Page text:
I discovered a bug in m0n0wall's XML parser that could lead to field
values that have their beginning truncated in some cases. An updated
version has been released (pb11r401); I urge everybody to upgrade.
The bug was due to the fact that the config.xml file is read in chunks of
4096 bytes. If such a chunk boundary fell exactly into a cdata section
(the text between starting and ending tag, i.e. the actual value of the
configuration variable), the cData handler was called twice but did not
check if it was already called on that tag (and concatenate the two
strings instead of overwriting the older with the newer one).
Example: on my m0n0wall, one filter rule displayed the destination network
as ".1.1" instead of "192.168.1.1" (the chunk boundary was exactly after
168). In another case, a domain name in the DNS forwarder override list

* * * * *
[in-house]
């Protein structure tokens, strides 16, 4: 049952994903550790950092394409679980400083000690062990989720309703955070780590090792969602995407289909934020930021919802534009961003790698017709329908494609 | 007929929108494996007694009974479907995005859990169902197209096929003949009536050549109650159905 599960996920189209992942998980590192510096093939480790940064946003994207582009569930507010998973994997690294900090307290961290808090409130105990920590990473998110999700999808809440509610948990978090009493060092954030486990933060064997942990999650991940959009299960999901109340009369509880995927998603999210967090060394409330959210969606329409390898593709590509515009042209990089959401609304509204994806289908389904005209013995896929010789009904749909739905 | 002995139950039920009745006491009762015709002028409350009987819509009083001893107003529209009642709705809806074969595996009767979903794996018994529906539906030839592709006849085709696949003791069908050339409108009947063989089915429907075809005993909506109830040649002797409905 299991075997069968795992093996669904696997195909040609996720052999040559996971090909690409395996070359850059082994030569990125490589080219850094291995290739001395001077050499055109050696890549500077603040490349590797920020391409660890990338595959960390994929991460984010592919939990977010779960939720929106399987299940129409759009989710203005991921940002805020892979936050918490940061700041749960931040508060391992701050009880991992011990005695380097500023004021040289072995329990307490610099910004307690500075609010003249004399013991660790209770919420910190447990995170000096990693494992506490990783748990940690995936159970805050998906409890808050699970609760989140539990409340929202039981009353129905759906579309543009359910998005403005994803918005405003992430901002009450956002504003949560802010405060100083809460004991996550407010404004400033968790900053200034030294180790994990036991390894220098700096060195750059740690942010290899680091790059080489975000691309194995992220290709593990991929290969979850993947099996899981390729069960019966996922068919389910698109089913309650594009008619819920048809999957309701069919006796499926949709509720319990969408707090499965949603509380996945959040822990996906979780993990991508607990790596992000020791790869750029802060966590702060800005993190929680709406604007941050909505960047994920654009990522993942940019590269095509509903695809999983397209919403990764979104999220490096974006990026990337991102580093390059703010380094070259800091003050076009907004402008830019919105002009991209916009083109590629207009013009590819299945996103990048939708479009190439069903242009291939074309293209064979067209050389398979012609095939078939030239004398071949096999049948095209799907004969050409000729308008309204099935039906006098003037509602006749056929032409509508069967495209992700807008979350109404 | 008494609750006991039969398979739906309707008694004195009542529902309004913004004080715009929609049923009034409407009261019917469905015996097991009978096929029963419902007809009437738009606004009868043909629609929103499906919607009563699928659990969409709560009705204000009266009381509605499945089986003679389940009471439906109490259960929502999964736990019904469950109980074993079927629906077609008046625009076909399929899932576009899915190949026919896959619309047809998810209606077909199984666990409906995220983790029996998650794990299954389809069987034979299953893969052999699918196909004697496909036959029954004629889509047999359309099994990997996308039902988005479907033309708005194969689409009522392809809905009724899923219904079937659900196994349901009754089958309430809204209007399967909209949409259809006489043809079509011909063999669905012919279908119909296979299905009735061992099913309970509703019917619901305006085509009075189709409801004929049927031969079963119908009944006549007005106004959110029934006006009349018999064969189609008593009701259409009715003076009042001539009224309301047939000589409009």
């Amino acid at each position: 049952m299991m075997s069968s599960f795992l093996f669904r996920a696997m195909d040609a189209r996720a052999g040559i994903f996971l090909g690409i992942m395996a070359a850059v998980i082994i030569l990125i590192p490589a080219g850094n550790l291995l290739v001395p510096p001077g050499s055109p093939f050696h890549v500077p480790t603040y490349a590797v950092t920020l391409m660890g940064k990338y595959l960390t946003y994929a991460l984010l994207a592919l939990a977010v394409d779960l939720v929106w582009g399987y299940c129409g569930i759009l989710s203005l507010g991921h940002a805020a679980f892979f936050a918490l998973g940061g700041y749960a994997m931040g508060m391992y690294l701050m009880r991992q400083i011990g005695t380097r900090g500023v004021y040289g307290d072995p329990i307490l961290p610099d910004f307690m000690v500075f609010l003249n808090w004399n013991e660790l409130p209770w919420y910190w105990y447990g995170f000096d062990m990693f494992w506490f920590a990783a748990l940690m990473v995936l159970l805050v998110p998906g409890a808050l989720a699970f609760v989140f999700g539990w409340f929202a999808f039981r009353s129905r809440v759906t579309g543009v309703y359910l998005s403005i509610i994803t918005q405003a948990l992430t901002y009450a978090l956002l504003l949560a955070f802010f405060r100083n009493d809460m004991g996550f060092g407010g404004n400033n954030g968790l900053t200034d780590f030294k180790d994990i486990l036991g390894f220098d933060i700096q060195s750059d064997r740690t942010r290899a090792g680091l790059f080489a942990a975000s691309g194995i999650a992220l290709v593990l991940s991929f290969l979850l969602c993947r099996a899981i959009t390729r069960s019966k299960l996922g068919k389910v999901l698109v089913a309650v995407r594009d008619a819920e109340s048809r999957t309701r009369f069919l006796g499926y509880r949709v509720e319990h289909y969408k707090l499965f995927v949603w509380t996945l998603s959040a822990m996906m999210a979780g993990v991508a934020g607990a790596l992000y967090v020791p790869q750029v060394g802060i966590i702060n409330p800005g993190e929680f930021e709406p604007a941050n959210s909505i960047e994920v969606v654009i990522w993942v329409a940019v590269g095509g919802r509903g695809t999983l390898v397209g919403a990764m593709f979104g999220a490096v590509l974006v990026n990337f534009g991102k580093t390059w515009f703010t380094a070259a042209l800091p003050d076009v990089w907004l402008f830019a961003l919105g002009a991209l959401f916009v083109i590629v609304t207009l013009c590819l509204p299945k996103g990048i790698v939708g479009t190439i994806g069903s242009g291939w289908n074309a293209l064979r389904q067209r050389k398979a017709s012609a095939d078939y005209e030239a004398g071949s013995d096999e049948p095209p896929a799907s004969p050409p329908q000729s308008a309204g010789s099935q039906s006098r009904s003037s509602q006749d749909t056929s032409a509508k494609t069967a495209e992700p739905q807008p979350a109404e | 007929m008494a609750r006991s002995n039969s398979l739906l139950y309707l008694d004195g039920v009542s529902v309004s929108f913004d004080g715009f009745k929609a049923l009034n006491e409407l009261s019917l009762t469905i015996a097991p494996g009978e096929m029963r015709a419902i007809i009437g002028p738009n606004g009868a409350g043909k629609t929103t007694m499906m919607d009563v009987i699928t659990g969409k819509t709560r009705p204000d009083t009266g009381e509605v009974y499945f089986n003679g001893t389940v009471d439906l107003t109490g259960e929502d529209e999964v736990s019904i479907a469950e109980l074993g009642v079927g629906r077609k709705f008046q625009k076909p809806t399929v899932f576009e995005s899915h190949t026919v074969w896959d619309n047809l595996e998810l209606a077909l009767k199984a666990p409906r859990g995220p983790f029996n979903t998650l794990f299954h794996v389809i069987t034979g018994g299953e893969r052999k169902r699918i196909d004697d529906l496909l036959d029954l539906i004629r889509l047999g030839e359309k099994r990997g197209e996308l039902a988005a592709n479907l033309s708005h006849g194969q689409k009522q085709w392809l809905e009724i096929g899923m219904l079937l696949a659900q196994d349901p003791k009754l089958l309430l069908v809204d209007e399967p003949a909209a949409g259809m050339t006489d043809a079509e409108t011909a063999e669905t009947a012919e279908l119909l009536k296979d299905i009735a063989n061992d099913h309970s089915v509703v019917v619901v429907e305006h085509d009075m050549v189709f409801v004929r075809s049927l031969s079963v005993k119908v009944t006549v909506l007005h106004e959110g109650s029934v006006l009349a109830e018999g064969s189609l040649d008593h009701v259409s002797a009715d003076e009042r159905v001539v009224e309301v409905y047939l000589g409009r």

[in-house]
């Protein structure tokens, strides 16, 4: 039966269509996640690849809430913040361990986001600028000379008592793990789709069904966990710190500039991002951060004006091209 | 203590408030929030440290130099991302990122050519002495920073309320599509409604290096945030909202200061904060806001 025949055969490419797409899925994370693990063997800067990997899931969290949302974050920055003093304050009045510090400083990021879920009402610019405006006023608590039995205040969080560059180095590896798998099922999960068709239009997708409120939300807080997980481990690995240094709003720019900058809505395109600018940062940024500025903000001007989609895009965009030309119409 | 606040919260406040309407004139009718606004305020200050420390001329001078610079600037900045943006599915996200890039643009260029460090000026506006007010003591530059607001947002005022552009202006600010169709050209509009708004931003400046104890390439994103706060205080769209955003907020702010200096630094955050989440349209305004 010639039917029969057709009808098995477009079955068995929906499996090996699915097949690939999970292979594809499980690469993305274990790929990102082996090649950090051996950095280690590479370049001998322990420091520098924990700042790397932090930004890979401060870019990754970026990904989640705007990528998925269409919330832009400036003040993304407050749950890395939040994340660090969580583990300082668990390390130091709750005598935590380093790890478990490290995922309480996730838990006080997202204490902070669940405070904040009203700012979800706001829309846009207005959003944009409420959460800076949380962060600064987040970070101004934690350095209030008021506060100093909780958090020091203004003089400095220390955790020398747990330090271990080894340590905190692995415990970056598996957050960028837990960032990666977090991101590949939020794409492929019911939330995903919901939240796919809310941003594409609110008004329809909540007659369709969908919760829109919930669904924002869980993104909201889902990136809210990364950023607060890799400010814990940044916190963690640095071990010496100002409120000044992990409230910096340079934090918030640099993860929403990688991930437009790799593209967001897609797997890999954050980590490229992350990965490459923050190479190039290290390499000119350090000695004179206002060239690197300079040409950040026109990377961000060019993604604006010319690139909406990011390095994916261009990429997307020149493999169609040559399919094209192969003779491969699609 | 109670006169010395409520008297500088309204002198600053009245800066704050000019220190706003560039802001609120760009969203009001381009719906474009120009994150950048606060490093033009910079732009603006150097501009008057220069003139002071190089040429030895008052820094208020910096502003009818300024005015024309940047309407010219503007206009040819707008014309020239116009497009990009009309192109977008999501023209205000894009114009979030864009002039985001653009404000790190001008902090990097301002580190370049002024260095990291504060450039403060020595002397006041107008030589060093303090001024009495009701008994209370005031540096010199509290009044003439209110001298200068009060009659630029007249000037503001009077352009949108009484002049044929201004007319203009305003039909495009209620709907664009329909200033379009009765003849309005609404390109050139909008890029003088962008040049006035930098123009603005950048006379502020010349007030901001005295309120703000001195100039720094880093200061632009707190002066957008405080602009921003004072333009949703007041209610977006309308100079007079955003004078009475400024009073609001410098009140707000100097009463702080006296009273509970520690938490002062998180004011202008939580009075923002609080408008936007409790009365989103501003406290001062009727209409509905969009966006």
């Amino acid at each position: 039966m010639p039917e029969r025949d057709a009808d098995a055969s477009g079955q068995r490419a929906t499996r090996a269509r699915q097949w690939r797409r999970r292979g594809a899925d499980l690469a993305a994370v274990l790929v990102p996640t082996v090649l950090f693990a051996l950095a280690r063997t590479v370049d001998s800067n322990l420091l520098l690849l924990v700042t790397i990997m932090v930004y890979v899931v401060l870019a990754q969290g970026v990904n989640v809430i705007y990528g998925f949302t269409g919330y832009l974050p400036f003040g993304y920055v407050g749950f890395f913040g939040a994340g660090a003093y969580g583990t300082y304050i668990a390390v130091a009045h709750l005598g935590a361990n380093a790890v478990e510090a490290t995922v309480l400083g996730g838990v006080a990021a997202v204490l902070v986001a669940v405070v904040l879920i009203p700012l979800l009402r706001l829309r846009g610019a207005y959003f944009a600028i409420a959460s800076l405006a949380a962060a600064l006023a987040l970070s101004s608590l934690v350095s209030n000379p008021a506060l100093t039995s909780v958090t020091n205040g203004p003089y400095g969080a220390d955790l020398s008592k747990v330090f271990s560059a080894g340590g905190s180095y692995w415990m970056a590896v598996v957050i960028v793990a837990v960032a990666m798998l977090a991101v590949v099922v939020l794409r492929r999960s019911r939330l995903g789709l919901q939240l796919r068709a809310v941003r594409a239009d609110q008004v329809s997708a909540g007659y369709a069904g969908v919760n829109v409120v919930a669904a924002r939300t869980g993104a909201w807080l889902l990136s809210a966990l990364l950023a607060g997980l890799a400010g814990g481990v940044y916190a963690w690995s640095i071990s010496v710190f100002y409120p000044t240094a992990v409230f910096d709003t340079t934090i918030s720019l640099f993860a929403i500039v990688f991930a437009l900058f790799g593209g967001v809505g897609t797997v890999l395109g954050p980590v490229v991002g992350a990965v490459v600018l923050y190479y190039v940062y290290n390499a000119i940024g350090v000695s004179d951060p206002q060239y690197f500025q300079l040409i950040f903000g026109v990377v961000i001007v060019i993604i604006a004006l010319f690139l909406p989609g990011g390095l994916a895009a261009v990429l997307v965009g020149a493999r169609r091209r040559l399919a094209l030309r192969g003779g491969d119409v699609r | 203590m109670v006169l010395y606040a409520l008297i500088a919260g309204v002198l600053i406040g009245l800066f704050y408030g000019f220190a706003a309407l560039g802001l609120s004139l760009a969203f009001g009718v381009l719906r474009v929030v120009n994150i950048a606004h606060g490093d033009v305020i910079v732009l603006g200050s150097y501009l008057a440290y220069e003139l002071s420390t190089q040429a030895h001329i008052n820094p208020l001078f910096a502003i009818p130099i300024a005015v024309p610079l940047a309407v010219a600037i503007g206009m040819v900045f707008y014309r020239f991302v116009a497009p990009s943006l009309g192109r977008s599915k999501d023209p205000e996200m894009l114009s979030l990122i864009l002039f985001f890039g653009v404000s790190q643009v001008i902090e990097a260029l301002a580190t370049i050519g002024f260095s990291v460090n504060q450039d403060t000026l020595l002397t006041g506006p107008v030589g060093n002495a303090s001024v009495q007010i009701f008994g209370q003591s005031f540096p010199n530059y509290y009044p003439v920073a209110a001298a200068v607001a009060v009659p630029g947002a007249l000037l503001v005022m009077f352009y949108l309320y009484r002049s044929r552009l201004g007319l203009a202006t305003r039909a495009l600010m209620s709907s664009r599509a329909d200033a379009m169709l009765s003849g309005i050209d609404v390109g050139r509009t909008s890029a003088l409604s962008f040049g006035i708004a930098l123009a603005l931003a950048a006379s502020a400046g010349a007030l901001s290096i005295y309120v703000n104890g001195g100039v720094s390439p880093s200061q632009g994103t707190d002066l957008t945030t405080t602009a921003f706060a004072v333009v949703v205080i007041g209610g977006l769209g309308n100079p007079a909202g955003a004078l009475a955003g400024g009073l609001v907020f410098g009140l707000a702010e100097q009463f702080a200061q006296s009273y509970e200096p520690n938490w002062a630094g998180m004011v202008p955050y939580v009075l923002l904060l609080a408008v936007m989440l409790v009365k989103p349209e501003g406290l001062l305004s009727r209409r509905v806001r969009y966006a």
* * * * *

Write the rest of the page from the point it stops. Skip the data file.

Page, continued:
was saved as "on1.net" instead of "neon1.net".
After you update, make sure to check the configuration for such truncated
fields and correct them! If a field was read like that and you modified
the configuration thereafter, it has been written in the truncated state
to the config.xml file, so upgrading alone won't fix it.
I'm sorry for any inconvenience this may have caused.
On a side note, I tried to upgrade to PHP 4.3.2 today. After carefully
reading the changelog and checking for changes that could have
implications for m0n0wall, I figured that there were none and went ahead.
Sure enough, while the boot scripts still worked, the webGUI wouldn't work
anymore ("No input file specified."). I compared the code
(sapi/cgi/cgi_main.c, to be precise) and found that PHP 4.3.2 does no
longer accept the input filename via the command line in CGI mode, but
instead insists on getting it via the PATH_TRANSLATED or SCRIPT_FILENAME
environment variables - which thttpd does not set (they're optional as per
the CGI 1.1 spec anyway). Since I couldn't find a quick fix, I decided to
stay at 4.3.1 until the PHP folks themselves either decide that that
change was too radical, or replace thttpd with some other webserver that
does it "properly". thttpd has always worked fine for me, though, so I
don't want to upgrade unless I have to.